Just as I was putting up my tent on the first campsite I had found in Montenegro, a dog came inspecting my bags that lay scattered around. Because I don’t like dogs I made a move to make him go away, but he started barking, so I ran for cover behind my bicycle and grabbed a stone trying to keep the excited animal at bay. The owner showed up and told the dog to go away. Needless to say that the dog had no idea what the owner was going on about, but after some more coercing it trailed off. The dog doesn’t like bicycles, the man explained.
The short ride along Kotor Bay to the eponymous city was beautiful. It was possible to shorten the distance by taking a ferry, but it meant missing out on some excellent scenery and so I decided against it. Kotor itself was very touristy. Many cruise ships visit the harbour and spill their load of tourists into the city without further thinking. The tourists then have to be led around in an orderly way to show them all the ancient buildings before they are left in one of the many souvenir shops.
Most impressive were the ancient fortifications that surround the city in a spectacular way. It is possible to avoid paying the entrance fee by taking a path through the countryside and enter through a hole in the wall, which is of course what I did. It also avoids backtracking along the same steps.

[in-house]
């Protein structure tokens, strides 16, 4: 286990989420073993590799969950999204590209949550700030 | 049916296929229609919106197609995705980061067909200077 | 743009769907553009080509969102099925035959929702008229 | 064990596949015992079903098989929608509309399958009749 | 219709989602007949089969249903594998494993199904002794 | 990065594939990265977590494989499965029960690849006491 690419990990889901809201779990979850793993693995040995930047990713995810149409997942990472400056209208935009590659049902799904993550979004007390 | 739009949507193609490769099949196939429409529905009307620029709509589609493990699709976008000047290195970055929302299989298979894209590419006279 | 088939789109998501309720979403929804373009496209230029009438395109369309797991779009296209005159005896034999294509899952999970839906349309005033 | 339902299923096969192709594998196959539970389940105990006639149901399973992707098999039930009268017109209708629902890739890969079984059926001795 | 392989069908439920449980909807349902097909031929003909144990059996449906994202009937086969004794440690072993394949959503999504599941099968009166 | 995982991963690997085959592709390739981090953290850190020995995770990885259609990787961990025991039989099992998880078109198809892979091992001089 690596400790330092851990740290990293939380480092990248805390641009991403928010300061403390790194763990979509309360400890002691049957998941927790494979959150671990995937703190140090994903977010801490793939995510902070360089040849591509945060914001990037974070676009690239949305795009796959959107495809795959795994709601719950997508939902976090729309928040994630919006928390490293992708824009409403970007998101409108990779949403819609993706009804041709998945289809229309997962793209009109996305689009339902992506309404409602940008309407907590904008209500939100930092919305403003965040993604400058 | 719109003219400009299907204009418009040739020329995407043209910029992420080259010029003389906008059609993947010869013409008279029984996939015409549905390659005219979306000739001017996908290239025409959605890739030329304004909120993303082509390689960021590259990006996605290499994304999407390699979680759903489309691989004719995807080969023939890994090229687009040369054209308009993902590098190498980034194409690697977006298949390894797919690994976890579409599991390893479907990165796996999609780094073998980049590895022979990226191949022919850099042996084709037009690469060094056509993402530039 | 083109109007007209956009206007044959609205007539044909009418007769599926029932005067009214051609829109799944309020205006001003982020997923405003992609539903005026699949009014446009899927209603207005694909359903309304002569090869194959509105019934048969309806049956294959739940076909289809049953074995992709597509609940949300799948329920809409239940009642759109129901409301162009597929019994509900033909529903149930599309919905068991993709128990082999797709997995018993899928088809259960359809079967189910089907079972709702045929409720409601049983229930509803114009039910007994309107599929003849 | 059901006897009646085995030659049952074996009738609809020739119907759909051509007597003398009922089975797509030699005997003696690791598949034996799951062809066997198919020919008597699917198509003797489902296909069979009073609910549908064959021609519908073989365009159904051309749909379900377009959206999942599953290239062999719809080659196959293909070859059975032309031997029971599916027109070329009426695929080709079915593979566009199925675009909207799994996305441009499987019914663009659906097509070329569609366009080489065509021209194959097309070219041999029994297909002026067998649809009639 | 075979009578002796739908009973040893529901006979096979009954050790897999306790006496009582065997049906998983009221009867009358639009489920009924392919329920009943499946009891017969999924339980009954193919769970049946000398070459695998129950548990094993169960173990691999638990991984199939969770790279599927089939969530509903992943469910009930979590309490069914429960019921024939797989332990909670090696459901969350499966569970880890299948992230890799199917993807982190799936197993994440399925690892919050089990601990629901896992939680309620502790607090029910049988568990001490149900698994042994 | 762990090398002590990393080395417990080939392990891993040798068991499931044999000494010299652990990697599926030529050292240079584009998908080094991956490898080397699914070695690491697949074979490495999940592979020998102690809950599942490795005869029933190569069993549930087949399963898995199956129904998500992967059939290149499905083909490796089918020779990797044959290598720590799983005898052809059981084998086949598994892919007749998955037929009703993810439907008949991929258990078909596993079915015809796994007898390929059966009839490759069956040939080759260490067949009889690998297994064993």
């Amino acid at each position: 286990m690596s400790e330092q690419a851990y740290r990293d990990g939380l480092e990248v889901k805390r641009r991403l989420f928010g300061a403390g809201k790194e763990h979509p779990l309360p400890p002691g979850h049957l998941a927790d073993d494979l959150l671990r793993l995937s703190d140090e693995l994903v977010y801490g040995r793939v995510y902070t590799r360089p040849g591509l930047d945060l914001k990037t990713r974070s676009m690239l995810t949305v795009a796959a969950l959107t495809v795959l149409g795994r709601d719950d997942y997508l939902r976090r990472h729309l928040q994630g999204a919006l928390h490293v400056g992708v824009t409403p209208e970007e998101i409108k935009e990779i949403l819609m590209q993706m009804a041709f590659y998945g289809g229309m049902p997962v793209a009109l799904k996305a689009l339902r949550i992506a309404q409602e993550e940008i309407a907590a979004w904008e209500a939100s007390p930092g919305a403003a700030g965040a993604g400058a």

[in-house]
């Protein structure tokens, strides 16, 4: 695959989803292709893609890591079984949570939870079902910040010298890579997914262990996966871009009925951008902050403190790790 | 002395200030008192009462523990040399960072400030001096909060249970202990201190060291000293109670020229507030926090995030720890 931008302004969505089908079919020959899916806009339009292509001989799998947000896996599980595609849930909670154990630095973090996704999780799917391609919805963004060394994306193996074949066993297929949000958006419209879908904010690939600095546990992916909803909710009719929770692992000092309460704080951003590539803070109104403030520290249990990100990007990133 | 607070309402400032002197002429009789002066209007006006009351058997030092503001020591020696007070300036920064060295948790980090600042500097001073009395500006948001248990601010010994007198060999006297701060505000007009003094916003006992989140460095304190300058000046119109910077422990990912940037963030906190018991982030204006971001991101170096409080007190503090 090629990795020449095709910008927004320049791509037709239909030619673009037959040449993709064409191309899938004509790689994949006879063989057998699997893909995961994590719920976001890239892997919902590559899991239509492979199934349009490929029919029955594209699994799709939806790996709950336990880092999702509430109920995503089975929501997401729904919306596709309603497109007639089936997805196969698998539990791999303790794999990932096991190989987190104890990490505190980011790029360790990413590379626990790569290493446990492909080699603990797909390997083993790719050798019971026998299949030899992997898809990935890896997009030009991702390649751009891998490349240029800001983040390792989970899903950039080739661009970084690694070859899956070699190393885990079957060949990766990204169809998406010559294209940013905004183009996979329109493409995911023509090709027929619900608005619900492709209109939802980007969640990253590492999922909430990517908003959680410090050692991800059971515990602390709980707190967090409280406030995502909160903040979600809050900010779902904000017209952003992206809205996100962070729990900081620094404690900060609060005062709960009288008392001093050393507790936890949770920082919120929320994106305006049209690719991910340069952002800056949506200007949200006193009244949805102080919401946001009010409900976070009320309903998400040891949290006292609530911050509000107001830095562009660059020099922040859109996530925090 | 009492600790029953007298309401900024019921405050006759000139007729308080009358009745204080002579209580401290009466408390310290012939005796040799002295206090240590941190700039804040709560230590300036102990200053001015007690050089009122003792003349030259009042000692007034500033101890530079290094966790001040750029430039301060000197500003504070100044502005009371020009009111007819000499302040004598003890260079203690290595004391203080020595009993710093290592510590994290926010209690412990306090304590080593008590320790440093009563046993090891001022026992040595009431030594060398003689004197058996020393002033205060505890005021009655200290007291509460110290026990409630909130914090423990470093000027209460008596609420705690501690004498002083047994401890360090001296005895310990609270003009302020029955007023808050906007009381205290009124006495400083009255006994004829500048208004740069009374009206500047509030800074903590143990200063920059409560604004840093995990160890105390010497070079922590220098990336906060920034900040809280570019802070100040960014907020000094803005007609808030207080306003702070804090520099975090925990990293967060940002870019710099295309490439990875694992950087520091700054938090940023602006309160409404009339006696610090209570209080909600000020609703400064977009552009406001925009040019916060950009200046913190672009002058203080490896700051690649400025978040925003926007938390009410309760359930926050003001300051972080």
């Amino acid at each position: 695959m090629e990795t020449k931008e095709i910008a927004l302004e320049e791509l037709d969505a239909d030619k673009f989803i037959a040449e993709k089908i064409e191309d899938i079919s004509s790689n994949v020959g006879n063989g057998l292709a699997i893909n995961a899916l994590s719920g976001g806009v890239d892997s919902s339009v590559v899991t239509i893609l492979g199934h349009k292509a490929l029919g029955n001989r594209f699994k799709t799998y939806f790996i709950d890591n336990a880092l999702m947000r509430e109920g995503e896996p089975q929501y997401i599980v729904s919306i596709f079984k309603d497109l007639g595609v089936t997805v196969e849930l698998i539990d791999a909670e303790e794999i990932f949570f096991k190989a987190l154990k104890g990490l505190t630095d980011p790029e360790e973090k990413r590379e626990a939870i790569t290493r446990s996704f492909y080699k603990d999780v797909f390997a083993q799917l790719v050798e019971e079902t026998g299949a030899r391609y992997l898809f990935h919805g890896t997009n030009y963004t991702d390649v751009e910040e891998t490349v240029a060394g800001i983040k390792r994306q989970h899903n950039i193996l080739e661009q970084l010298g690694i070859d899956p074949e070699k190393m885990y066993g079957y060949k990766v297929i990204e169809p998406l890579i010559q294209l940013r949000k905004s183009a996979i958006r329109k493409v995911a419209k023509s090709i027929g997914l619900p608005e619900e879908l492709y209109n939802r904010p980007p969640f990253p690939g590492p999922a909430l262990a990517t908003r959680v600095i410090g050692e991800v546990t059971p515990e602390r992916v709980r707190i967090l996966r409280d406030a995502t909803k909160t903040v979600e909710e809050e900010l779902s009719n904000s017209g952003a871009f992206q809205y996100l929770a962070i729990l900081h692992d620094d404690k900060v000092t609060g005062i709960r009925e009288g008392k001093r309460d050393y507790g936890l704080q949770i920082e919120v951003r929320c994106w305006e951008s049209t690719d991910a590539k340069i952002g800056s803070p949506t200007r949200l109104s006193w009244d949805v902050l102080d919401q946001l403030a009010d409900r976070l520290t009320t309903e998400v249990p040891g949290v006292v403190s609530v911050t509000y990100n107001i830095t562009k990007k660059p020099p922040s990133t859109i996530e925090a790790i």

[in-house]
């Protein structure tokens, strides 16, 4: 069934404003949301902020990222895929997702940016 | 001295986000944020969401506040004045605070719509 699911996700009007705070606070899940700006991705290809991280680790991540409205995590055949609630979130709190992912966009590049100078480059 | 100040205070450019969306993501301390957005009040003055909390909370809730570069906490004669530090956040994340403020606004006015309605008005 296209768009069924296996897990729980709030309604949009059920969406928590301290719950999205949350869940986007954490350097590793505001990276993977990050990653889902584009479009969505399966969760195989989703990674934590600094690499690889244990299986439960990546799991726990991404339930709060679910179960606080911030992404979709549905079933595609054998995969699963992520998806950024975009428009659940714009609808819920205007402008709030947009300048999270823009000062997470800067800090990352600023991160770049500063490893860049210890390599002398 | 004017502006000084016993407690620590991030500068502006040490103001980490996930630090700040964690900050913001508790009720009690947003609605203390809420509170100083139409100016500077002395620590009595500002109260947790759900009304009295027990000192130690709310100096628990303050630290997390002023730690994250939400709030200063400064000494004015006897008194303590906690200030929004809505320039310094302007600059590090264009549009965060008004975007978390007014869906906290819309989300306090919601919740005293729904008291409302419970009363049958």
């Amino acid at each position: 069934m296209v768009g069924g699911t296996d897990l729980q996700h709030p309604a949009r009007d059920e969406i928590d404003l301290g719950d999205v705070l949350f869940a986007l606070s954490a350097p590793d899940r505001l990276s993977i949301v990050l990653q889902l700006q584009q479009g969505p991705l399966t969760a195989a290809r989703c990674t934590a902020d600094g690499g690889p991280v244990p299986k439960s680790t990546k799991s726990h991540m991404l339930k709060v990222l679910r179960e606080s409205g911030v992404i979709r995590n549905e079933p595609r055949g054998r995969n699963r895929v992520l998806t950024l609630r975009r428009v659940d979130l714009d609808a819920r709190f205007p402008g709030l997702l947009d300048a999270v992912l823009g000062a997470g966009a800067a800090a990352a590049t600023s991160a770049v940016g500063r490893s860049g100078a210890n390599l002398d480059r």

From Kotor I cycled to Podgorica, via the old road to Cetinje. It was a high pass, but the ascend was very gentle and never getting much steeper than 5%. The cycling was glorious with endless (25 to be more precise) hairpin turns going up. Later I was told that the engineer who had designed the road had strong feelings for Queen Milena and for that reason one can still clearly see the letter ‘M’ on the map.
Podgorica was one of the weirdest capitals I have seen so far. It has the appearance of a ramshackle village with some highrise buildings thrown in for good measure. It didn’t leave a lasting impression on me.
Next post will be from Albania.